Antenna: An antenna is a device that transmits and/or receives electromagnetic waves. Electromagnetic waves are often referred to as radio waves. Most antennas are resonant devices, which operate efficiently over a relatively narrow frequency band. An antenna must be tuned to the same frequency band that the radio system to which it is connected operates in, otherwise reception and/or transmission will be impaired.
Antenna Factor: The Antenna Factor (AF) is defined as the ratio of the incident Electromagnetic Field to the output voltage from the antenna.
Beamwidth: Depending on the radio system in which an antenna is being employed there can be many definitions of beamwidth. A common definition is the half power
beam width. The peak radiation intensity is found and then the points on either side of the peak represent half the power of the peak intensity are located. The angular distance between the half power points traveling through the peak is the beamwidth. Half the power is —3dB, so the half power beamwidth is sometimes referred to as the 3dB beamwidth.
Directivity: It is a measure of how focused an antenna coverage pattern is in a given direction. A theoretical loss-less antenna element, referred to as a isotropic element, has 0 dBi directive gain equally distributed in all 3 dimensions. In order to achieve higher directive gain, antennas are normally designed to focus or concentrate the antenna pattern only in the direction of the radio link, thereby maximizing energy usage.
Electric Field (E-Field): An electric field or E-field is an effect produced by an electric charge that exerts a force on charged objects in its vicinity.
Far-Field: The far field corresponds to an RF source-to-measurement antenna distance great enough that energy radiates from the source only in a radial direction. The E and H fields are mutually perpendicular to that direction and each other, and their ratio is 377 W, the impedance of free space.
Gain: The ratio of the signal, usually expressed in dB, received or transmitted by a given antenna as compared to an isotropic or dipole antenna. Antenna gain can only be achieved by making an antenna directional, that is, with better performance in one direction than in others.
Impedance: As the electric wave travels through the different parts of the antenna system (radio, feed line, antenna, free space) it may encounter differences in impedance. At each interface, some fraction of the wave's energy will reflect back to the source, forming a standing wave in the feed line. The ratio of maximum power to minimum power in the wave can be measured and is called the standing wave ratio (SWR). A SWR of 1:1 is ideal. A SWR of 1.5:1 is considered to be marginally acceptable in low power applications where power loss is more critical, although an SWR as high as 6:1 may still be usable with the right equipment. Minimizing impedance differences at each interface will reduce SWR and maximize power transfer through each part of the antenna system.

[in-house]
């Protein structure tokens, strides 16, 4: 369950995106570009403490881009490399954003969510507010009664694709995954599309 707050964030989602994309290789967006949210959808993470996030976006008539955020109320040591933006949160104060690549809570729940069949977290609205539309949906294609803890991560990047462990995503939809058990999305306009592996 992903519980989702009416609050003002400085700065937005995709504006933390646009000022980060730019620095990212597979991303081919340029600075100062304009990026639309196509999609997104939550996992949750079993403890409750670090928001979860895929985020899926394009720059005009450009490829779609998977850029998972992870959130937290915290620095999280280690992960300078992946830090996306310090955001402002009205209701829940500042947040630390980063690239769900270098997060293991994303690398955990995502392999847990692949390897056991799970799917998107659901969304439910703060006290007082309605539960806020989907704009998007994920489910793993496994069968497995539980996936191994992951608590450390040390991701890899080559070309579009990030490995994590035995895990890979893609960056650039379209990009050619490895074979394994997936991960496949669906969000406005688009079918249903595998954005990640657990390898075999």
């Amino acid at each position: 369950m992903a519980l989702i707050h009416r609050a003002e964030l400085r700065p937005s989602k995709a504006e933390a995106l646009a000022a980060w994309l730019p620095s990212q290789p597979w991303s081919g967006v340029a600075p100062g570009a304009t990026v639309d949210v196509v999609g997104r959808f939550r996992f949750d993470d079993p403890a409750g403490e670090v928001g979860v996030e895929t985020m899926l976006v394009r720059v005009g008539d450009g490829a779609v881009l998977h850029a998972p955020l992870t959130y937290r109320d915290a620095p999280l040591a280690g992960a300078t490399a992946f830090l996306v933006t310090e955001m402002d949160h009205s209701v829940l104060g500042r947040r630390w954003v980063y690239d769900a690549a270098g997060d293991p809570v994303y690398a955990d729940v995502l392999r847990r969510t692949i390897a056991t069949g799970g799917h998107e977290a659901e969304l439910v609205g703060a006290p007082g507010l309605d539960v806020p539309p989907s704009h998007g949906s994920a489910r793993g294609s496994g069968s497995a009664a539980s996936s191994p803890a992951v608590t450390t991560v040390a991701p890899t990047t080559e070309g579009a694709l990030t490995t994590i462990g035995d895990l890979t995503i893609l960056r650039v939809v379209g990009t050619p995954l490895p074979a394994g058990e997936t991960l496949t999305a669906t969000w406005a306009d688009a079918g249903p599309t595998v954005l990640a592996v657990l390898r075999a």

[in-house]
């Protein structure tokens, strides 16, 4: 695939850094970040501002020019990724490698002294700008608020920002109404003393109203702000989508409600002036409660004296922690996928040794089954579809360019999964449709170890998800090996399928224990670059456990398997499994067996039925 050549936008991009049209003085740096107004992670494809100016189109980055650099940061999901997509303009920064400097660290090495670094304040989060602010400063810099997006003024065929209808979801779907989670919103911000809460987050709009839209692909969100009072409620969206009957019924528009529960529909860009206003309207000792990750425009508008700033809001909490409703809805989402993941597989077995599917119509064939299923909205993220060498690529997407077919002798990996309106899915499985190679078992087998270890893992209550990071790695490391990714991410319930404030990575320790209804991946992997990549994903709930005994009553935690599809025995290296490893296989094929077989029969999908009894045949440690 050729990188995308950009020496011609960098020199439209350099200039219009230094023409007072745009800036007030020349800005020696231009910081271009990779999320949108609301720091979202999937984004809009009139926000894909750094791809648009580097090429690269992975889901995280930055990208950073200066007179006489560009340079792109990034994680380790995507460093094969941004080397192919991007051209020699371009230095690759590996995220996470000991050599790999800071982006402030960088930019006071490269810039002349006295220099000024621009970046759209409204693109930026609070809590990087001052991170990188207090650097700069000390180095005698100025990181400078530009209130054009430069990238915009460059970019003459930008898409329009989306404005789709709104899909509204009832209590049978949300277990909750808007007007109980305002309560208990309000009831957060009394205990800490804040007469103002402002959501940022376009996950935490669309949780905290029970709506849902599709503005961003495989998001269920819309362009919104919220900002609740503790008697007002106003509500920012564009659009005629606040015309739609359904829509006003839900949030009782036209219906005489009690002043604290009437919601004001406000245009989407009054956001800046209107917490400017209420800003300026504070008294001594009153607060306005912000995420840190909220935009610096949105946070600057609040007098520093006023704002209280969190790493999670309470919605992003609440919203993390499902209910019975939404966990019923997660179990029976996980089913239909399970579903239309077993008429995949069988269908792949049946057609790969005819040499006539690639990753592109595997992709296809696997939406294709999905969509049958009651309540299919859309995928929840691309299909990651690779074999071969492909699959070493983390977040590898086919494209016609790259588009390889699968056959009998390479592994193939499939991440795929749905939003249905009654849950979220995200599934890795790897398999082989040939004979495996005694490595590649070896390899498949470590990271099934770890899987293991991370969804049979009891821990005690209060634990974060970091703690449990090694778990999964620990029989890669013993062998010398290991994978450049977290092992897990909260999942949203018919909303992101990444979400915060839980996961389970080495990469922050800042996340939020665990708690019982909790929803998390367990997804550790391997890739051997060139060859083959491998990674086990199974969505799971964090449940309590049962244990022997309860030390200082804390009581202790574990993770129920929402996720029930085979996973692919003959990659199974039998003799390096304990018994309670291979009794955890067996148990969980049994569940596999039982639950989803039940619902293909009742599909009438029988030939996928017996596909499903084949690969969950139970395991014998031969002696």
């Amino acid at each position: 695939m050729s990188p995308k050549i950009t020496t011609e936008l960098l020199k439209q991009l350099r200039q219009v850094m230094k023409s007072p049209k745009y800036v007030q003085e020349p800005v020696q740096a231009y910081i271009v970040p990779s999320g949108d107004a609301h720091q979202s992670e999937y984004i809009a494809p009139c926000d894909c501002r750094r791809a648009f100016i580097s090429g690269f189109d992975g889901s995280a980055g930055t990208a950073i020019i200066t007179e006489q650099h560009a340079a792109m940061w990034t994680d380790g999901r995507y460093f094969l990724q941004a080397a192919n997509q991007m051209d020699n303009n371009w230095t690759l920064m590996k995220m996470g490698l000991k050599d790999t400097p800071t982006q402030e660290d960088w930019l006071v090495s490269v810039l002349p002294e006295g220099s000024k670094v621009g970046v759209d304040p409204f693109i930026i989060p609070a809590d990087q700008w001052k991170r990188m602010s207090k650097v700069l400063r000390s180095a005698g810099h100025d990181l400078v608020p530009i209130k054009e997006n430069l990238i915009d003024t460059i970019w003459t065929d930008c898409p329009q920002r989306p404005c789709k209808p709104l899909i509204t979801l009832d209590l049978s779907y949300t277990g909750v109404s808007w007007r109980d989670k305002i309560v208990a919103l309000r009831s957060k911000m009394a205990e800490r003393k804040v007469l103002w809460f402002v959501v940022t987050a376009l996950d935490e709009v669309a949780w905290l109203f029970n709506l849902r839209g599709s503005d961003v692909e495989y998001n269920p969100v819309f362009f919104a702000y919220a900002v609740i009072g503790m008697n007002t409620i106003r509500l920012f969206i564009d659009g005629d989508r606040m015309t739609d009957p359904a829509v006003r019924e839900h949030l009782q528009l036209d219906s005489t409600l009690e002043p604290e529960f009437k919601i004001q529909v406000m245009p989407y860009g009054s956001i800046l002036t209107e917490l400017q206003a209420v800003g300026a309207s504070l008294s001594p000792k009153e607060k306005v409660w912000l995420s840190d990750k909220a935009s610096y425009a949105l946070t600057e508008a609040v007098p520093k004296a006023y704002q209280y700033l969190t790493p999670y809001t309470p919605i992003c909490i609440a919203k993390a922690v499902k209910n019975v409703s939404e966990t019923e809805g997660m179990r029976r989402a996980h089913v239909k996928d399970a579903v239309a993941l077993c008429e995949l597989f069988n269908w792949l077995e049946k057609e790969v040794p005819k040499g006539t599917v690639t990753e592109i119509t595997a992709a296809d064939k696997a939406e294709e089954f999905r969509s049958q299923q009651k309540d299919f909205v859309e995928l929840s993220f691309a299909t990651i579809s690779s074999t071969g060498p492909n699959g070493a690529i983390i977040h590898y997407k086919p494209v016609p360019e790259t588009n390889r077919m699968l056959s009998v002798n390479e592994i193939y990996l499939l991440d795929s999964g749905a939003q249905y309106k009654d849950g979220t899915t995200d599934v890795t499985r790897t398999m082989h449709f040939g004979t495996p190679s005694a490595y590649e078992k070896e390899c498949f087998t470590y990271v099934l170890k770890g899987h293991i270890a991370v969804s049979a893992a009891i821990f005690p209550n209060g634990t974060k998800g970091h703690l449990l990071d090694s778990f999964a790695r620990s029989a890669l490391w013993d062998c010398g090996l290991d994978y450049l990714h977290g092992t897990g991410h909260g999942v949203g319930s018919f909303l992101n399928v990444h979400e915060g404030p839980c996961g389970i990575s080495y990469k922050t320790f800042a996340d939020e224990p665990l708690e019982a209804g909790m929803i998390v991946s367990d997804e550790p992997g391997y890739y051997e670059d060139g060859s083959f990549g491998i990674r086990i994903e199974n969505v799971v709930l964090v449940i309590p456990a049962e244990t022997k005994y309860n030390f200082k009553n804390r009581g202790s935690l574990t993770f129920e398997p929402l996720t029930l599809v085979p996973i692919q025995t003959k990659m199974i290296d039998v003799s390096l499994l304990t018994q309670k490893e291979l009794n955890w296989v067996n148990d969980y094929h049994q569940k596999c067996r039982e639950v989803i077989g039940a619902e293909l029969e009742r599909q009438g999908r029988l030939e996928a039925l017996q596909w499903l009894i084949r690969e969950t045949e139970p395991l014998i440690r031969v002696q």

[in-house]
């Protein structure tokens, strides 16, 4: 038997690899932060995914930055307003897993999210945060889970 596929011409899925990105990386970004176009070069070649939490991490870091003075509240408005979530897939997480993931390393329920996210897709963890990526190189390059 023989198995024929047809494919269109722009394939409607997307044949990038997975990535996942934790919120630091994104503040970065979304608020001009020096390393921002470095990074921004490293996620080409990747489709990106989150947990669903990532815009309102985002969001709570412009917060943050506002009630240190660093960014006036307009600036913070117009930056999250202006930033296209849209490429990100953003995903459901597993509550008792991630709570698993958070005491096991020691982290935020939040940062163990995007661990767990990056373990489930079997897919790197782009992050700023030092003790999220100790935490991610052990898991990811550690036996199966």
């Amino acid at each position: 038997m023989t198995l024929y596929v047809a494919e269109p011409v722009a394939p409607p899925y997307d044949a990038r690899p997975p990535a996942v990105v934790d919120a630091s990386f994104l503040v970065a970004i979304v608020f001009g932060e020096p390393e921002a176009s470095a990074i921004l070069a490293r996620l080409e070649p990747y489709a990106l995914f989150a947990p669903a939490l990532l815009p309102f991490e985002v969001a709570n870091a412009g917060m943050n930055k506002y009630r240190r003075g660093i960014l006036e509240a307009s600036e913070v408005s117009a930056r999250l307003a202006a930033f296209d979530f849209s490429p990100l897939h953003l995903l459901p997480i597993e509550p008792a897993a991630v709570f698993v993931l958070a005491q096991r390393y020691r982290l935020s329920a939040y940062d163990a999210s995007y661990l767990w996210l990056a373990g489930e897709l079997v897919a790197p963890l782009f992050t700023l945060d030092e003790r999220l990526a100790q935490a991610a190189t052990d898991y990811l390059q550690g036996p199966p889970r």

Magnetic Field (H-Field): The measured intensity of a magnetic field at a specific point. Usually expressed in amperes/meter.
Near-Field: The close-in region of an antenna where the angular field distribution is dependent upon the distance from the antenna.
Polarization: Polarization is defined as the orientation of the electric field of an electromagnetic wave. Polarization is in general described by an ellipse. Two often used special cases of elliptical polarization are linear polarization and circular polarization. The initial polarization of a radio wave is determined by the antenna that launches the waves into space. The environment through which the radio wave passes on its way from the transmit antenna to the receive antenna may cause a change in polarization.
With linear polarization the electric field vector stays in the same plane. In circular polarization the electric field vector appears to be rotating with circular motion about the direction of propagation, making one full turn for each RF cycle. The rotation may be right-hand or left-hand.
Choice of polarization is one of the design choices available to the RF system designer. For example, low frequency (< 1 MHz) vertically polarized radio waves propagate much more successfully near the earth than horizontally polarized radio waves, because horizontally polarized waves will be cancelled out by reflections from the earth. Mobile radio systems waves generally are vertically polarized. TV broadcasting has adopted horizontal polarization as a standard. This choice was made to maximize signal-to-noise ratios. At frequencies above 1 GHz, there is little basis for a choice of horizontal or vertical polarization, although in specific applications, there may be some possible advantage in one or the other. Circular polarization has also been found to be of advantage in some microwave radar applications to minimize the "clutter" echoes received from raindrops, in relation to the echoes from larger targets such as aircraft. Circular polarization can also be used to reduce multipath.
Voltage Standing Wave Ratio (VSWR): It is a ratio of the maximum to minimum amplitude (or the voltage or current) of the corresponding field components appearing on a line that feeds an antenna.
Wavelength: The wavelength is the distance between repeating units of a wave pattern. It is commonly designated by the Greek letter lambda (λ).